Frequency of use is a factor that must not be ignored, as the more a software application is used, the higher the probability of an unsatisfactory outcome to occur. Frequency of use can vary even between the various areas of the same software, as there may be, for example, some basic blocks that are being executed more often than others.

7)      Time for Testing (TIME)

For every software project there are certain time limitations and deadlines in product delivery. Sometimes this fact is one of the reasons for a non-effective testing. But time shouldn’t be regarded as a critical factor by itself; for instance, there is a great chance to have enough time for testing but choose an inappropriate method.

8)      Available Resources (RESO)

Except the time limitations, in every case, there are certain resources available for the software development, meaning basically the financial resources and the budget that must not be exceeded.


The last seven factors affect the probability of an unsatisfactory outcome to occur, so we have the following relation:

P(UO) = f(SIZE,TEXP,TESM,CPLX,FREQ,TIME,RESO)                                          (2)

Where: P(UO) is the probability of an unsatisfactory outcome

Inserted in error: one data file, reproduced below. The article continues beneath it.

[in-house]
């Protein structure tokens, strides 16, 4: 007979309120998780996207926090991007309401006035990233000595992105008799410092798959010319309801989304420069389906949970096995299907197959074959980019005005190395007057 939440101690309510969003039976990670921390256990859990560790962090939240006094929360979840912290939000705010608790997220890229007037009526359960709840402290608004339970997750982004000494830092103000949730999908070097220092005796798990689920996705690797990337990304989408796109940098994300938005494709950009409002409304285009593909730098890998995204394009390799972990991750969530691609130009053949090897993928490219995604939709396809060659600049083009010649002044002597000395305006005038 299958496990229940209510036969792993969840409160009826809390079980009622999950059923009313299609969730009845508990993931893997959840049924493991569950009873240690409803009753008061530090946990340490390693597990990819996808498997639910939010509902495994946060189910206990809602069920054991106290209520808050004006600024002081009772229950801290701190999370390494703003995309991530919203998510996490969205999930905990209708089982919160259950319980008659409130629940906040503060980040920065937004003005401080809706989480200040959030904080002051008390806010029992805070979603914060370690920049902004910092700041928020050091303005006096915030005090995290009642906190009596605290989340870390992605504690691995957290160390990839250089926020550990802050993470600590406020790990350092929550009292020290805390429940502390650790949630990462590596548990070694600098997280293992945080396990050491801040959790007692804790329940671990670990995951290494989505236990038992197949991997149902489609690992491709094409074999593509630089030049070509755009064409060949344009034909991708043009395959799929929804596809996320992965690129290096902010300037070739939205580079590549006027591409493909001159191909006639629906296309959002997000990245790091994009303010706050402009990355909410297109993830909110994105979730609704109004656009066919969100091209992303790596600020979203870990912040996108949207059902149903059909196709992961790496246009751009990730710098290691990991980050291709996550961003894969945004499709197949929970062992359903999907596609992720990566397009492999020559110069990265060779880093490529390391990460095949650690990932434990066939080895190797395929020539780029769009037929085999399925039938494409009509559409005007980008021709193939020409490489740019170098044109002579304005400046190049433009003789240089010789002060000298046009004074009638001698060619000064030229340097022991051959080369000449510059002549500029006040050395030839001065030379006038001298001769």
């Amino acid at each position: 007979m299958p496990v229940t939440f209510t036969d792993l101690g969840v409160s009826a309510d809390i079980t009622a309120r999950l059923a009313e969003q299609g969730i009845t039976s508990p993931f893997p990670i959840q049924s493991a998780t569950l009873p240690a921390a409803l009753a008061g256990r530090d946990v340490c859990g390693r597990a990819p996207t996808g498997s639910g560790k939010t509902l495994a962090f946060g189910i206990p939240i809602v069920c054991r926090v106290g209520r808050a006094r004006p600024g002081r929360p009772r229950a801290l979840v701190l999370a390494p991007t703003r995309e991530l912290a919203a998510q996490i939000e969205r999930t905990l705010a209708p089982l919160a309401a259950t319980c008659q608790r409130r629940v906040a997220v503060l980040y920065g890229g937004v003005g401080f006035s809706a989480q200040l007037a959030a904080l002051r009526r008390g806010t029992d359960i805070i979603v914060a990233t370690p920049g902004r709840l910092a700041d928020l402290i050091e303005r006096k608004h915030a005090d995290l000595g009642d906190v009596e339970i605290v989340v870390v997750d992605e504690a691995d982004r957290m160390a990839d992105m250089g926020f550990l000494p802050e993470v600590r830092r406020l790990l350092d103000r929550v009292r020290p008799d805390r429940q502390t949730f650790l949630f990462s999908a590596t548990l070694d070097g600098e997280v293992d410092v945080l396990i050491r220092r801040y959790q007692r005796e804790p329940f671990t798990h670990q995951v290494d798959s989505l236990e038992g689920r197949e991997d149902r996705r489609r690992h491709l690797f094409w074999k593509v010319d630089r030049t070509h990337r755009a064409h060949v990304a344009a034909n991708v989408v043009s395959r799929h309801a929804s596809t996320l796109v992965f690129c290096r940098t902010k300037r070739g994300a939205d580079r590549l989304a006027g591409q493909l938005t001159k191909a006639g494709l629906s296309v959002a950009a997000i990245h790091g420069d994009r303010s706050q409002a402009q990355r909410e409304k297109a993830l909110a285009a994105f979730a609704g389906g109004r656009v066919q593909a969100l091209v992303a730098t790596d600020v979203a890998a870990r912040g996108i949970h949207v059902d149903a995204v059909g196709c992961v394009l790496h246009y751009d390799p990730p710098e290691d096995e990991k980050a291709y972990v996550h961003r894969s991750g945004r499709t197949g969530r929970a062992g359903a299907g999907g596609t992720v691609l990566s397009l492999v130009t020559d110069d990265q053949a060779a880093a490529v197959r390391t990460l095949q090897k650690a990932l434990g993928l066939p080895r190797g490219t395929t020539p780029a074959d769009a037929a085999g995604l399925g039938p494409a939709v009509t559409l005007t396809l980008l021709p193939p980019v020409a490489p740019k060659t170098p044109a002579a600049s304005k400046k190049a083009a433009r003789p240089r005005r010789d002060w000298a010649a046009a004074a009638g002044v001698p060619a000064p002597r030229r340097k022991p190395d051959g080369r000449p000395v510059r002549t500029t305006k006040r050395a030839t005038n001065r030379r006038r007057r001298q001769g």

If we define risk as the product of the probability of an unsatisfactory outcome and the loss experienced if the outcome occurs (which from relation (1) is criticality) we have:

R = P(UO) x CRIT                                                                                                      (3)

Risk Management Procedure in relation with Software Testing

In order to make various testing decisions; a policy must be determined from the Development Company about the tolerable risk level of the software. This determination will be based on the available time and resources, and of course on the criticality of the project.

After making the appropriate decisions, testing is being executed, and after that an assessment of the risk level remaining is taking place, based on the abone mentioned factors.